I’ve had the UNO Synth Pro (Desktop) for several months now. I bought it after the recent price drop, having felt that it was originally overpriced for what it offers. Now I’ve had time to use it I am really impressed.
What attracted me most to the desktop version of the UNO Synth Pro was that it is really small, light and portable. I don’t have much space in my home studio (if you can even call it that, it’s actually just a small area in the corner of the kitchen) so small and either battery or USB-powered is important to me. But this doesn’t mean it’s not fully featured. The synth engine goes deep, really deep! It has three analog oscillators with continuous waveforms (plus one noise source) and ring mod, FM & sync, dual analog multimode filters (LP, BP & HP) with lots of routing options (including parallel and serial) and four onboard digital effects – drive, modulation/chorus, delay and reverb. It also has a 16-slot modulation matrix with a long list of source and destinations – really useful for creating more complicated patches and interesting evolving pads and drones. As well as the mono mode, the UNO Synth Pro has a paraphonic mode to use with the three oscillators. I’ve not had much experience with paraphonic synths before, but this seems to work much better than the Novation Bass Station 2 – which I always found frustrating. Overall, I’m really impressed by the sonic abilities of the UNO Synth Pro – it sounds great!
Having owned a Dave Smith Instruments Desktop Evolver in the past, I wasn’t sure how I’d get on with the matrix-style interface. Generally, I prefer a bit more hands on control with my gear. However, I’ve been pleasantly surprised on how well I got on with the UNO Synth Pro. The UI is really well laid out and seems to work well. There are also shortcuts for everything not directly available in the matrix, so once you develop some muscle memory, there’s really not too much menu diving. I also really like the way all the buttons are backlit. This makes it really easy to use it in low light, unlike some of my other synths.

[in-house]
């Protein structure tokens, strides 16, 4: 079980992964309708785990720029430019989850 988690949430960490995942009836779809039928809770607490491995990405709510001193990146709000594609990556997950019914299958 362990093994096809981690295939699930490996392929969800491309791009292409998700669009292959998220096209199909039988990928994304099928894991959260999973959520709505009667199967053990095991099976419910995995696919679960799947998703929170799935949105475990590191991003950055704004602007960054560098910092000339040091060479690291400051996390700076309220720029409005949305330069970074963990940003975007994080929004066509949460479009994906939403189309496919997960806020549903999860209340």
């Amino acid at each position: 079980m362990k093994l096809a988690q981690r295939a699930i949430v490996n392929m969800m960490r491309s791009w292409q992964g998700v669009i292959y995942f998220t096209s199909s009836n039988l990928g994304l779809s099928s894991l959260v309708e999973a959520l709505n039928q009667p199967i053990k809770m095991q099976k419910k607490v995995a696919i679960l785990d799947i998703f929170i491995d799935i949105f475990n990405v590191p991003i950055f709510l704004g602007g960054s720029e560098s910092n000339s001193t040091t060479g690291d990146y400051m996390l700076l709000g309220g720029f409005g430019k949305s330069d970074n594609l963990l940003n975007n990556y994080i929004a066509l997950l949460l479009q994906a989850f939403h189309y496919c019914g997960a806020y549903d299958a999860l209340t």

You get an excellent 64-step sequencer with motion recording of up to 4 parameters, and I was pleasantly surprised that you can also parameter lock each step Elektron-style. Worth mentioning is that your patterns can be chained up using the Song Mode, something that is missing in so many synths! There’s also an excellent programmable arpeggiator onboard which, I was pleased to see, syncs perfectly to the sequencer clock/beat (unlike the arpeggio on Rolands recent offerings such as the MC-101, MC-707, SH-4d etc.). In fact, I’ve been using the UNO Synth Pro as a midi controller for the Roland SH-4d for this very reason!
On the back of the synth you’ll find MIDI IN/OUT and CV/GATE In/Out. There’s plenty of MIDI CC control available and it responds well to Program Change Messages (PCMs) from other gear – changing patterns in perfect sync.
I use my synths standalone (dawless) so don’t usually download companion software, but IK Multimedia provide additional patches on their website, and you need the UNO Synth Pro Software editor in order to install them using the included patch librarian, so I downloaded it to give it a go. It seemed to work very well, with both a standalone application and VST/AU plugins available. Even if though I tend to use the hardware to create patches, I actually found the editor to be really useful for visually seeing all of the parameters on one screen – especially when using the dual filters.